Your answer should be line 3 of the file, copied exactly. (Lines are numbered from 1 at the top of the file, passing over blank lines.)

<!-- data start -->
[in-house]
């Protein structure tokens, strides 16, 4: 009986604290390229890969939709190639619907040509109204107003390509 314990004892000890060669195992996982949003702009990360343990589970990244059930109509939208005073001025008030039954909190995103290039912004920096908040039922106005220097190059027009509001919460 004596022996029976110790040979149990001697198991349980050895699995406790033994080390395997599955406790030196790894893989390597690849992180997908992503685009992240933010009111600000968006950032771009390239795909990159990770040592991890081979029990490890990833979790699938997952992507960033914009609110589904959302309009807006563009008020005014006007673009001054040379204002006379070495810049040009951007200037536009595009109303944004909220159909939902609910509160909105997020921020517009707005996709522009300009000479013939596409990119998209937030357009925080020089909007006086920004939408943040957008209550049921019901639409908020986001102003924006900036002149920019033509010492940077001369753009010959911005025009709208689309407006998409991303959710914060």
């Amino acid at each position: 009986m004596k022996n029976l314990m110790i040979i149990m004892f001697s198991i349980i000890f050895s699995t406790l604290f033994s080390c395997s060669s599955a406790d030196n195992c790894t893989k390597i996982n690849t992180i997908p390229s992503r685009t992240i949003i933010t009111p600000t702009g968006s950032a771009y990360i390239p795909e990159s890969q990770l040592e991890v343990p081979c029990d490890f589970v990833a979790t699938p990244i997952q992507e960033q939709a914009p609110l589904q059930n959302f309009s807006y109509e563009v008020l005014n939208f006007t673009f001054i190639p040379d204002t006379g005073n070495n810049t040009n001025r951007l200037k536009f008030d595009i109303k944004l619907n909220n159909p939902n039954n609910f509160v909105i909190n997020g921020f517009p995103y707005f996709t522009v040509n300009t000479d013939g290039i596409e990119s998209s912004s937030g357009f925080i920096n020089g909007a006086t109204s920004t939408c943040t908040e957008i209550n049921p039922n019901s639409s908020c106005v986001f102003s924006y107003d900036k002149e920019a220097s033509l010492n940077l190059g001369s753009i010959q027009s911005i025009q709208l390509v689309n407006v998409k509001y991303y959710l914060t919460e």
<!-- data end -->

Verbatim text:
């Amino acid at each position: 009986m004596k022996n029976l314990m110790i040979i149990m004892f001697s198991i349980i000890f050895s699995t406790l604290f033994s080390c395997s060669s599955a406790d030196n195992c790894t893989k390597i996982n690849t992180i997908p390229s992503r685009t992240i949003i933010t009111p600000t702009g968006s950032a771009y990360i390239p795909e990159s890969q990770l040592e991890v343990p081979c029990d490890f589970v990833a979790t699938p990244i997952q992507e960033q939709a914009p609110l589904q059930n959302f309009s807006y109509e563009v008020l005014n939208f006007t673009f001054i190639p040379d204002t006379g005073n070495n810049t040009n001025r951007l200037k536009f008030d595009i109303k944004l619907n909220n159909p939902n039954n609910f509160v909105i909190n997020g921020f517009p995103y707005f996709t522009v040509n300009t000479d013939g290039i596409e990119s998209s912004s937030g357009f925080i920096n020089g909007a006086t109204s920004t939408c943040t908040e957008i209550n049921p039922n019901s639409s908020c106005v986001f102003s924006y107003d900036k002149e920019a220097s033509l010492n940077l190059g001369s753009i010959q027009s911005i025009q709208l390509v689309n407006v998409k509001y991303y959710l914060t919460e």